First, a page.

PPEI and President Kory Willis Plead Guilty and Agree to Pay .1 Million in Criminal Fines and Civil Penalties for the Manufacture and Sale of Illegal Delete Devices and Tunes for Diesel Trucks

PPEI and President Kory Willis Plead Guilty and Agree to Pay $3.1 Million in Criminal Fines and Civil Penalties for the Manufacture and Sale of Illegal Delete Devices and Tunes for Diesel Trucks

Louisiana-based company Power Performance Enterprises Inc. (PPEI) and its President and owner, Kory B. Willis, pleaded guilty to criminal charges today in federal court in Sacramento, California. Both defendants pleaded guilty to conspiracy to violate the Clean Air Act and to violating the Clean Air Act by tampering with the monitoring devices of emissions control systems of diesel trucks.

In addition to the criminal charges, the United States also filed a civil complaint against PPEI and Willis today in federal court in the Western District of Louisiana, alleging violations of the Clean Air Act’s prohibition against the sale or manufacture of devices that bypass, defeat, or render inoperative emissions controls. Under the criminal plea agreements and a proposed civil consent decree, PPEI and Willis agreed to pay a total of $3.1 million in criminal fines and civil penalties. Under the civil settlement, both Willis and the company agree not to manufacture, sell or install any device that defeats emissions controls.

“The manufacture and sale of illegal delete devices and tunes such as the ones targeted by today’s actions put at risk decades of progress in controlling harmful pollution from motor vehicles in this country,” said Assistant Attorney General Todd Kim of the Justice Department’s Environment and Natural Resources Division. “As the plea agreements and civil settlement show, we will vigorously enforce the prohibitions on delete devices and tunes, using all appropriate enforcement tools.”

“The defendants sold products nationwide that allowed drivers to illegally tamper with emissions controls in a manner that caused dramatic increases in emissions,” said U.S. Attorney Phillip A. Talbert for the Eastern District of California. “Environmental laws that control diesel pollution protect the environment and the health of the general public and are especially important to protect sensitive populations such as the young, the elderly, and people who suffer from respiratory conditions. Thanks to the work of the EPA, these guilty pleas will send a message to the delete device industry that disregarding federal environmental laws will result in federal charges. The U.S. Attorney’s Office will continue to vigorously prosecute those who place profit above the public’s health and the environment.”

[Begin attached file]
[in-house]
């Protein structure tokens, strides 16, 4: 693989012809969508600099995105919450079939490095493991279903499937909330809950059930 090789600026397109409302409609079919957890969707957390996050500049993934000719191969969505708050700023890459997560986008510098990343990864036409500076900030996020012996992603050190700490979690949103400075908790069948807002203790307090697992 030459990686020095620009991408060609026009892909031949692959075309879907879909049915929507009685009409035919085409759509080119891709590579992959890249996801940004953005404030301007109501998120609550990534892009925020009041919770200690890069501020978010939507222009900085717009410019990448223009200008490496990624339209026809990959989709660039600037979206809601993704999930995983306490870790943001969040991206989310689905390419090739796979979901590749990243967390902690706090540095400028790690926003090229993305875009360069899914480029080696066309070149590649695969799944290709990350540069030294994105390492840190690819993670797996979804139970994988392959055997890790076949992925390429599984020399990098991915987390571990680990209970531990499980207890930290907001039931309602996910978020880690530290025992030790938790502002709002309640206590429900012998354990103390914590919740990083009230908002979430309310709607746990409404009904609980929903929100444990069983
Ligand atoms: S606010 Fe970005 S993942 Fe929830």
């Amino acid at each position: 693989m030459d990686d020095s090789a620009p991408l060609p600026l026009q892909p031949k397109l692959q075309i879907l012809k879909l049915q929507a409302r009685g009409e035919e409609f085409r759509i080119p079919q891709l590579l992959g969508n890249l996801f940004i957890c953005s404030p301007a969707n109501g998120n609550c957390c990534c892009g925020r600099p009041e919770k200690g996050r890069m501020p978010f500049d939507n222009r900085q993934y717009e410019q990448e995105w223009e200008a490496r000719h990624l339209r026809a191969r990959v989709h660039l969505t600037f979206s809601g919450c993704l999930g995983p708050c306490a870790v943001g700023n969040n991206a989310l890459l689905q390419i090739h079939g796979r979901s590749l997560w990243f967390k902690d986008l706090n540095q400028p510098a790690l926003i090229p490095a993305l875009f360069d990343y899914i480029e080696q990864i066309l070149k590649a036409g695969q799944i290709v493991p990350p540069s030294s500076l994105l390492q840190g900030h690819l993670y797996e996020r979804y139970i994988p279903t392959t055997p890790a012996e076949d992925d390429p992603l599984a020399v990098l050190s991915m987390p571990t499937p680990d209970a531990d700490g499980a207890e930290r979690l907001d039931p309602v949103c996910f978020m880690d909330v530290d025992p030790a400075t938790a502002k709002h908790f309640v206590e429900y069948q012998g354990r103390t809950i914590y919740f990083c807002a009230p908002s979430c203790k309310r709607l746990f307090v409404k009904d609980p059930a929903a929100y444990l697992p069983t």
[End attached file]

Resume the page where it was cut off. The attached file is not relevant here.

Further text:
“The actions of Power Performance Enterprises Inc. and its President and owner, Kory B. Willis, that advanced them to the top of the delete tuning market have caused and will continue to cause the emissions of dangerous compounds into the environment which could contribute to serious health issues,” said U.S. Attorney Brandon B. Brown for the Western District of Louisiana. “This proposed civil settlement sends a clear message that these types of violations will not be tolerated and those who violate these environmental laws will be held accountable.”

“EPA estimates that the defeat devices illegally sold by the defendants are expected to cause the release of over 100 million pounds of excess air pollutants over the life of the diesel trucks in which they were installed,” said Acting Assistant Administrator Larry Starfield for EPA’s Office of Enforcement and Compliance Assurance. “This case clearly demonstrates the negative environmental impact of defeat devices and EPA’s commitment to vigorously enforcing laws designed to protect public health and the environment.”

According to court documents, from PPEI’s incorporation in 2009 until 2019, PPEI and Willis were among the nation’s most prominent developers of custom software known as “tunes,” and in particular, “delete tunes.” Generally, tunes can alter a diesel truck’s fuel delivery, power parameters and emissions. PPEI and Willis were well known for their custom delete tunes, software which allows a “deleted” truck to appear to run normally. A deleted vehicle is one that has had emissions controls removed or disabled, resulting in vastly increased emissions of air pollution.